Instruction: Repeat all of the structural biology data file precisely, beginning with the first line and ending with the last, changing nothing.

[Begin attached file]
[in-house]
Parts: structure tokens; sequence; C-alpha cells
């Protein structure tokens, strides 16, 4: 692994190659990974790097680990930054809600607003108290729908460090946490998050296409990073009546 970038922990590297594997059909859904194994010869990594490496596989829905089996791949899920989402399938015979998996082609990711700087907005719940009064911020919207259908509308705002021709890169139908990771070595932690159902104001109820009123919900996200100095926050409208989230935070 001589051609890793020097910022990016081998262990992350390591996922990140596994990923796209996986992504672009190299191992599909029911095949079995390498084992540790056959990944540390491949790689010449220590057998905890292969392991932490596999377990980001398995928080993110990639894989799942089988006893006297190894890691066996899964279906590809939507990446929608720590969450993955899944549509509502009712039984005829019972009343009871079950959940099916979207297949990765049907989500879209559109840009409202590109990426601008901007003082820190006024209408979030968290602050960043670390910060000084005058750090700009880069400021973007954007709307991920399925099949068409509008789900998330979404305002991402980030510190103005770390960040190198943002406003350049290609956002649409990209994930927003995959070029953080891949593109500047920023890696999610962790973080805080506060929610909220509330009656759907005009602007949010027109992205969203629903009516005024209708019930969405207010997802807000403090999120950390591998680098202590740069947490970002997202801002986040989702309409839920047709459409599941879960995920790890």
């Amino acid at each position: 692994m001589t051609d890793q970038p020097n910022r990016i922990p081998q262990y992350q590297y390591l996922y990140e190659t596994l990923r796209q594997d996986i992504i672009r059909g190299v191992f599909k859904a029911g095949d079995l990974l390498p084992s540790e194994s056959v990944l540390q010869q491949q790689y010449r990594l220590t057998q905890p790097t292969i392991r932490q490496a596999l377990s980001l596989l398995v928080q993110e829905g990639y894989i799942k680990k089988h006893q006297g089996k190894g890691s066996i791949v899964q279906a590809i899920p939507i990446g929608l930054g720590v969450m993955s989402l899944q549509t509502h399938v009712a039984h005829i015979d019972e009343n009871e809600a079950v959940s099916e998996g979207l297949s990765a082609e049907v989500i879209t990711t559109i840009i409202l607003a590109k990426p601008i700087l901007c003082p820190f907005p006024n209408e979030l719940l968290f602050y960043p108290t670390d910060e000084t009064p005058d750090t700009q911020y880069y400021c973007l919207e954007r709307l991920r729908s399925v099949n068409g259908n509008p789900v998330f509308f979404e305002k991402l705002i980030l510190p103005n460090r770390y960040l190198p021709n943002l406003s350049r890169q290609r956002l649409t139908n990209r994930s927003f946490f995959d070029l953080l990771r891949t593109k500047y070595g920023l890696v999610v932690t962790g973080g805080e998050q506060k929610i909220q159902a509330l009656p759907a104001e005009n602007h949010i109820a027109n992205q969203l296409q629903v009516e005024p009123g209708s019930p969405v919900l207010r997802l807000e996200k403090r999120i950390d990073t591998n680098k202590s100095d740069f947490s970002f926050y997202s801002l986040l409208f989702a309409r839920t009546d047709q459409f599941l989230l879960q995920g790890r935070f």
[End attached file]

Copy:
[in-house]
Parts: structure tokens; sequence; C-alpha cells
């Protein structure tokens, strides 16, 4: 692994190659990974790097680990930054809600607003108290729908460090946490998050296409990073009546 970038922990590297594997059909859904194994010869990594490496596989829905089996791949899920989402399938015979998996082609990711700087907005719940009064911020919207259908509308705002021709890169139908990771070595932690159902104001109820009123919900996200100095926050409208989230935070 001589051609890793020097910022990016081998262990992350390591996922990140596994990923796209996986992504672009190299191992599909029911095949079995390498084992540790056959990944540390491949790689010449220590057998905890292969392991932490596999377990980001398995928080993110990639894989799942089988006893006297190894890691066996899964279906590809939507990446929608720590969450993955899944549509509502009712039984005829019972009343009871079950959940099916979207297949990765049907989500879209559109840009409202590109990426601008901007003082820190006024209408979030968290602050960043670390910060000084005058750090700009880069400021973007954007709307991920399925099949068409509008789900998330979404305002991402980030510190103005770390960040190198943002406003350049290609956002649409990209994930927003995959070029953080891949593109500047920023890696999610962790973080805080506060929610909220509330009656759907005009602007949010027109992205969203629903009516005024209708019930969405207010997802807000403090999120950390591998680098202590740069947490970002997202801002986040989702309409839920047709459409599941879960995920790890």
């Amino acid at each position: 692994m001589t051609d890793q970038p020097n910022r990016i922990p081998q262990y992350q590297y390591l996922y990140e190659t596994l990923r796209q594997d996986i992504i672009r059909g190299v191992f599909k859904a029911g095949d079995l990974l390498p084992s540790e194994s056959v990944l540390q010869q491949q790689y010449r990594l220590t057998q905890p790097t292969i392991r932490q490496a596999l377990s980001l596989l398995v928080q993110e829905g990639y894989i799942k680990k089988h006893q006297g089996k190894g890691s066996i791949v899964q279906a590809i899920p939507i990446g929608l930054g720590v969450m993955s989402l899944q549509t509502h399938v009712a039984h005829i015979d019972e009343n009871e809600a079950v959940s099916e998996g979207l297949s990765a082609e049907v989500i879209t990711t559109i840009i409202l607003a590109k990426p601008i700087l901007c003082p820190f907005p006024n209408e979030l719940l968290f602050y960043p108290t670390d910060e000084t009064p005058d750090t700009q911020y880069y400021c973007l919207e954007r709307l991920r729908s399925v099949n068409g259908n509008p789900v998330f509308f979404e305002k991402l705002i980030l510190p103005n460090r770390y960040l190198p021709n943002l406003s350049r890169q290609r956002l649409t139908n990209r994930s927003f946490f995959d070029l953080l990771r891949t593109k500047y070595g920023l890696v999610v932690t962790g973080g805080e998050q506060k929610i909220q159902a509330l009656p759907a104001e005009n602007h949010i109820a027109n992205q969203l296409q629903v009516e005024p009123g209708s019930p969405v919900l207010r997802l807000e996200k403090r999120i950390d990073t591998n680098k202590s100095d740069f947490s970002f926050y997202s801002l986040l409208f989702a309409r839920t009546d047709q459409f599941l989230l879960q995920g790890r935070f």